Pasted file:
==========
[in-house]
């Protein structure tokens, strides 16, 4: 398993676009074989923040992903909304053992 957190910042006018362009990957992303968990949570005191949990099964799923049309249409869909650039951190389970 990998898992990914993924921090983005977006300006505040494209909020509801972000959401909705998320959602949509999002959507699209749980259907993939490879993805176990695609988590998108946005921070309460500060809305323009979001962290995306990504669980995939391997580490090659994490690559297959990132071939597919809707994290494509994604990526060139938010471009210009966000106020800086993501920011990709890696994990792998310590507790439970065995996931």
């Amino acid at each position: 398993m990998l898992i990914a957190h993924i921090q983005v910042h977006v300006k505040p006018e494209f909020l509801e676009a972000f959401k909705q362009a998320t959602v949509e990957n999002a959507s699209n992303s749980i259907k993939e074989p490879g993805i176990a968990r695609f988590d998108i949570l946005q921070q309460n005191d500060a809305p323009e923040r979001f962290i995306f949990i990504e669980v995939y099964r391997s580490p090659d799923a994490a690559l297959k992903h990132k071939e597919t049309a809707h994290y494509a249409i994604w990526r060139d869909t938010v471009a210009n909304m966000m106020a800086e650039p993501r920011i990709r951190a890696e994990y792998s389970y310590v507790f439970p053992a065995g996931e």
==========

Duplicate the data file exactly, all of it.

[in-house]
């Protein structure tokens, strides 16, 4: 398993676009074989923040992903909304053992 957190910042006018362009990957992303968990949570005191949990099964799923049309249409869909650039951190389970 990998898992990914993924921090983005977006300006505040494209909020509801972000959401909705998320959602949509999002959507699209749980259907993939490879993805176990695609988590998108946005921070309460500060809305323009979001962290995306990504669980995939391997580490090659994490690559297959990132071939597919809707994290494509994604990526060139938010471009210009966000106020800086993501920011990709890696994990792998310590507790439970065995996931």
């Amino acid at each position: 398993m990998l898992i990914a957190h993924i921090q983005v910042h977006v300006k505040p006018e494209f909020l509801e676009a972000f959401k909705q362009a998320t959602v949509e990957n999002a959507s699209n992303s749980i259907k993939e074989p490879g993805i176990a968990r695609f988590d998108i949570l946005q921070q309460n005191d500060a809305p323009e923040r979001f962290i995306f949990i990504e669980v995939y099964r391997s580490p090659d799923a994490a690559l297959k992903h990132k071939e597919t049309a809707h994290y494509a249409i994604w990526r060139d869909t938010v471009a210009n909304m966000m106020a800086e650039p993501r920011i990709r951190a890696e994990y792998s389970y310590v507790f439970p053992a065995g996931e």